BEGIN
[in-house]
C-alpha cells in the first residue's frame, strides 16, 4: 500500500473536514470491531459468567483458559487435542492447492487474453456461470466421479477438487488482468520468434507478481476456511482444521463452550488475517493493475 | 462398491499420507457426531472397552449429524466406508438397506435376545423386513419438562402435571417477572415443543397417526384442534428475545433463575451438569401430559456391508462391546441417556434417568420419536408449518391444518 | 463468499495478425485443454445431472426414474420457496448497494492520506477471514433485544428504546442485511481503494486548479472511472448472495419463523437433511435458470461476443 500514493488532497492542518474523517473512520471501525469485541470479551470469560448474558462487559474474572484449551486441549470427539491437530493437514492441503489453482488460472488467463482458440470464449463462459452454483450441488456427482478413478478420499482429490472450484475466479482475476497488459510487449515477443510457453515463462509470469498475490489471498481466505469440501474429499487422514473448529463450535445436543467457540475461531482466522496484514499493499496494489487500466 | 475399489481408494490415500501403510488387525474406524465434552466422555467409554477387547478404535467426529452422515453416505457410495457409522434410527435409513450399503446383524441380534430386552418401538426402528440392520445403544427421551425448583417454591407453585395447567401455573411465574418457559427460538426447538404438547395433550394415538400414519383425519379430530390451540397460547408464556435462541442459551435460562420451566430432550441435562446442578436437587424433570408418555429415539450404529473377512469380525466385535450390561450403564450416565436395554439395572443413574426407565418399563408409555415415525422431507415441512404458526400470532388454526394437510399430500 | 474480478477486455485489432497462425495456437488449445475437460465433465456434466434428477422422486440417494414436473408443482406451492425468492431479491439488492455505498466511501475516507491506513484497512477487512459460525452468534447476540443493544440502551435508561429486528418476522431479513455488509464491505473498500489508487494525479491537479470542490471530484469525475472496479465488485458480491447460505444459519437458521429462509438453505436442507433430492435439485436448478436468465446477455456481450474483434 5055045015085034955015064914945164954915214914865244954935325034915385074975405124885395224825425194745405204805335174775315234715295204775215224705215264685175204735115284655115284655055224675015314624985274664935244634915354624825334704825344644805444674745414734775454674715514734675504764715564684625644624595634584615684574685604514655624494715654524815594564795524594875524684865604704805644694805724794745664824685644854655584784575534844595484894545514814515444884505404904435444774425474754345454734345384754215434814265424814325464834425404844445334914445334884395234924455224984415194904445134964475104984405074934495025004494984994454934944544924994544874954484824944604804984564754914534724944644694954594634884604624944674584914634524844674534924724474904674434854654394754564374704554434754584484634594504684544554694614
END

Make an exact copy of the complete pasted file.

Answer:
[in-house]
C-alpha cells in the first residue's frame, strides 16, 4: 500500500473536514470491531459468567483458559487435542492447492487474453456461470466421479477438487488482468520468434507478481476456511482444521463452550488475517493493475 | 462398491499420507457426531472397552449429524466406508438397506435376545423386513419438562402435571417477572415443543397417526384442534428475545433463575451438569401430559456391508462391546441417556434417568420419536408449518391444518 | 463468499495478425485443454445431472426414474420457496448497494492520506477471514433485544428504546442485511481503494486548479472511472448472495419463523437433511435458470461476443 500514493488532497492542518474523517473512520471501525469485541470479551470469560448474558462487559474474572484449551486441549470427539491437530493437514492441503489453482488460472488467463482458440470464449463462459452454483450441488456427482478413478478420499482429490472450484475466479482475476497488459510487449515477443510457453515463462509470469498475490489471498481466505469440501474429499487422514473448529463450535445436543467457540475461531482466522496484514499493499496494489487500466 | 475399489481408494490415500501403510488387525474406524465434552466422555467409554477387547478404535467426529452422515453416505457410495457409522434410527435409513450399503446383524441380534430386552418401538426402528440392520445403544427421551425448583417454591407453585395447567401455573411465574418457559427460538426447538404438547395433550394415538400414519383425519379430530390451540397460547408464556435462541442459551435460562420451566430432550441435562446442578436437587424433570408418555429415539450404529473377512469380525466385535450390561450403564450416565436395554439395572443413574426407565418399563408409555415415525422431507415441512404458526400470532388454526394437510399430500 | 474480478477486455485489432497462425495456437488449445475437460465433465456434466434428477422422486440417494414436473408443482406451492425468492431479491439488492455505498466511501475516507491506513484497512477487512459460525452468534447476540443493544440502551435508561429486528418476522431479513455488509464491505473498500489508487494525479491537479470542490471530484469525475472496479465488485458480491447460505444459519437458521429462509438453505436442507433430492435439485436448478436468465446477455456481450474483434 5055045015085034955015064914945164954915214914865244954935325034915385074975405124885395224825425194745405204805335174775315234715295204775215224705215264685175204735115284655115284655055224675015314624985274664935244634915354624825334704825344644805444674745414734775454674715514734675504764715564684625644624595634584615684574685604514655624494715654524815594564795524594875524684865604704805644694805724794745664824685644854655584784575534844595484894545514814515444884505404904435444774425474754345454734345384754215434814265424814325464834425404844445334914445334884395234924455224984415194904445134964475104984405074934495025004494984994454934944544924994544874954484824944604804984564754914534724944644694954594634884604624944674584914634524844674534924724474904674434854654394754564374704554434754584484634594504684544554694614